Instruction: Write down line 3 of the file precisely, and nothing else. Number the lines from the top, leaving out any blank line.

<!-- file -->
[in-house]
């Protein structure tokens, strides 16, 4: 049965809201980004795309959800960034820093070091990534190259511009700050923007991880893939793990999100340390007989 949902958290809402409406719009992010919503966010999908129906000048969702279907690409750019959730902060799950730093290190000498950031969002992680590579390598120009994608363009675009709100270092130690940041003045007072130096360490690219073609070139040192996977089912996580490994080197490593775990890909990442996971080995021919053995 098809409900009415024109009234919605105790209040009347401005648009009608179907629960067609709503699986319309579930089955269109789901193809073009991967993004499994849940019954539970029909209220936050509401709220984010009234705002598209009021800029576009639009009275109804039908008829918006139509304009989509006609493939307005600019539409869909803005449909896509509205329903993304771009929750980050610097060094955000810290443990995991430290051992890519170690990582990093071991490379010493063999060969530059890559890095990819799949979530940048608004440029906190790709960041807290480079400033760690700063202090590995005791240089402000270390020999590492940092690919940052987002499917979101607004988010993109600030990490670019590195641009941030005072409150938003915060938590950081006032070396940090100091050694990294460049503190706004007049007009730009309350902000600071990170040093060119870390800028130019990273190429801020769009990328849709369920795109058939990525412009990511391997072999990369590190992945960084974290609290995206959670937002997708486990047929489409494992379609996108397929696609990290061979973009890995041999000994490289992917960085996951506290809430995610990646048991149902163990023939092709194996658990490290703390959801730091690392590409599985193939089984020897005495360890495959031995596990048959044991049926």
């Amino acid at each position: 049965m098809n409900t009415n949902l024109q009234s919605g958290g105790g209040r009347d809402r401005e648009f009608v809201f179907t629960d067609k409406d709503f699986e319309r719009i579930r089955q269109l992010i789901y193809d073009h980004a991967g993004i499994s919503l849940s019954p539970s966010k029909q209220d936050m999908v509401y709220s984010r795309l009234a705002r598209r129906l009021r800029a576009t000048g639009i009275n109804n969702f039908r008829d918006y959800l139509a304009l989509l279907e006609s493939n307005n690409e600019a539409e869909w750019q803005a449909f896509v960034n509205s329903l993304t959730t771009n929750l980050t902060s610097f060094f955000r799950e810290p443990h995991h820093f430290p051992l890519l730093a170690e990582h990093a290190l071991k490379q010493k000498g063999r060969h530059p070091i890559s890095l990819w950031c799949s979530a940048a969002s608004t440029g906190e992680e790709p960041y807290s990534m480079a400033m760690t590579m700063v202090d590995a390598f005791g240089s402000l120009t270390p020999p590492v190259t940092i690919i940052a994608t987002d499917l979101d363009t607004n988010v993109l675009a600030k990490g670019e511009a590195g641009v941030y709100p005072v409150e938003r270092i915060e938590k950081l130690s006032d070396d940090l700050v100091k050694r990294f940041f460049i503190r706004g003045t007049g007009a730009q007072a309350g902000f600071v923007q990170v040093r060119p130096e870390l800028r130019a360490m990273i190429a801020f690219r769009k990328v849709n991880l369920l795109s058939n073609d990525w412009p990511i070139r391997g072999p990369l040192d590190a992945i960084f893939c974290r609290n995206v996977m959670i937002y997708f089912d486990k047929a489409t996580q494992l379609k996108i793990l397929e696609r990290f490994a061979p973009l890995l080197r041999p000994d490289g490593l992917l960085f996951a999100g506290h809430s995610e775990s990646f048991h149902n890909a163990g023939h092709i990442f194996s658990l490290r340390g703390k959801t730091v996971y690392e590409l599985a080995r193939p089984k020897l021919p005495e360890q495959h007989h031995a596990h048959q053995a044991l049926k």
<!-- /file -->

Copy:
């Amino acid at each position: 049965m098809n409900t009415n949902l024109q009234s919605g958290g105790g209040r009347d809402r401005e648009f009608v809201f179907t629960d067609k409406d709503f699986e319309r719009i579930r089955q269109l992010i789901y193809d073009h980004a991967g993004i499994s919503l849940s019954p539970s966010k029909q209220d936050m999908v509401y709220s984010r795309l009234a705002r598209r129906l009021r800029a576009t000048g639009i009275n109804n969702f039908r008829d918006y959800l139509a304009l989509l279907e006609s493939n307005n690409e600019a539409e869909w750019q803005a449909f896509v960034n509205s329903l993304t959730t771009n929750l980050t902060s610097f060094f955000r799950e810290p443990h995991h820093f430290p051992l890519l730093a170690e990582h990093a290190l071991k490379q010493k000498g063999r060969h530059p070091i890559s890095l990819w950031c799949s979530a940048a969002s608004t440029g906190e992680e790709p960041y807290s990534m480079a400033m760690t590579m700063v202090d590995a390598f005791g240089s402000l120009t270390p020999p590492v190259t940092i690919i940052a994608t987002d499917l979101d363009t607004n988010v993109l675009a600030k990490g670019e511009a590195g641009v941030y709100p005072v409150e938003r270092i915060e938590k950081l130690s006032d070396d940090l700050v100091k050694r990294f940041f460049i503190r706004g003045t007049g007009a730009q007072a309350g902000f600071v923007q990170v040093r060119p130096e870390l800028r130019a360490m990273i190429a801020f690219r769009k990328v849709n991880l369920l795109s058939n073609d990525w412009p990511i070139r391997g072999p990369l040192d590190a992945i960084f893939c974290r609290n995206v996977m959670i937002y997708f089912d486990k047929a489409t996580q494992l379609k996108i793990l397929e696609r990290f490994a061979p973009l890995l080197r041999p000994d490289g490593l992917l960085f996951a999100g506290h809430s995610e775990s990646f048991h149902n890909a163990g023939h092709i990442f194996s658990l490290r340390g703390k959801t730091v996971y690392e590409l599985a080995r193939p089984k020897l021919p005495e360890q495959h007989h031995a596990h048959q053995a044991l049926k």